“All fatigue calculations including recording brainwaves, converting into a digital signal and processing into a fatigue calculation has to happen on the individual in the removable fatigue processor card.
“The only information that’s transmitted wirelessly by Bluetooth is a fatigue level and other monotonous diagnostic information.”
The drivers influenced the process of implementing the hat and what happens in the cab of the vehicle, says Anglo American’s Hayes.
“Initially, the system was going to be a hat with an inbuilt sensor in the cap that each person had to put on when they started the shift and then at the end of the shift put in a cleaning solution for the next person but that was going to be too complicated,” Hayes says.
“Now, each person gets their own personal cap and all there is, is a small chip that gets charged up in the permanent unit. They take it out and put in the receptacle in their hat that they put in under the brim and that gives them two to three hours of signal and there are three chips and as they’re using one the others are charging up.
And it’s not just on the job where mine-site drivers are at risk – Government studies show the mining industry records the highest rate of fatalities for workers getting to and from work.
Anglo American is considering giving SmartCap to its drivers as they leave mine sites to help them get home safely.
Once the miner is satisfied the product is fit for purpose, it will open it up to other companies around the world.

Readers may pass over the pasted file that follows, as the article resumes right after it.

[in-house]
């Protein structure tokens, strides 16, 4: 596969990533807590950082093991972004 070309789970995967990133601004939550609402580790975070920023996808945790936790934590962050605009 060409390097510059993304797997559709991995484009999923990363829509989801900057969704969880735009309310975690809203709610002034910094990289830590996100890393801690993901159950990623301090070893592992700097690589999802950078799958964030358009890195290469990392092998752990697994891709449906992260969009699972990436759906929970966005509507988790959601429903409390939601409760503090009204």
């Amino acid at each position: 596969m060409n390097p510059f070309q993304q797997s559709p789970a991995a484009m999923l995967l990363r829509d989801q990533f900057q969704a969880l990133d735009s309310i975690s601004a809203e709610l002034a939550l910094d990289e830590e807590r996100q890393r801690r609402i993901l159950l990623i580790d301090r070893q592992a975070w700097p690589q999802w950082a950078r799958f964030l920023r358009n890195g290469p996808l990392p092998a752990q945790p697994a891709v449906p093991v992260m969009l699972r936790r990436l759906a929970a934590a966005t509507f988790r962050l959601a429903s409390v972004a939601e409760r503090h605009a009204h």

“We’re allowing other mining companies to trial the product now and companies in heavy haulage and the rail industry – we’ve even had queries from the air force and navy.”
Anglo American is trialling a portable unit for commercial taxi fleets that plugs into the 12-volt power outlets in cars.
Hayes sees potential benefits to civil aviation and public transport and even for deep-sea divers and astronauts. The SmartCap technology might even benefit professional sports players.
“We also see potential to use the hat to evaluate roster systems or shift lengths,” Hayes says. “This is the first chance we’ve got to get factual data rather than some independent fatigue specialist giving an estimate of people’s health.”
Future models may come in the form of a headband – especially for women or those who don’t want to wear a cap – and a baseball cap that is worn backwards (at present, the sensors are only in the front of the cap so don’t touch the appropriate parts of the head when worn this way).
Looking to the future
CRCMining Chief Executive Officer, Paul Lever, says technologies such as SmartCap will ensure the group’s future. CRCMining, now in a “transitional” phase with its last round of public funding behind it, has to prove it can stand on its own two feet within two years.
“The mining technology services business is a large, important exporter for Australia,” Lever says. “It has potential to grow considerably larger than it is at the moment and be a sustainable business into the future – it would make sense for government to continue to support and nurture this industry.”
The CRCMining model is a beacon to other countries looking to lift their research output, he says, but future funding will come from its intellectual property, he says.
Author: Nate Cochrane
Originally published on the Australia Unlimited website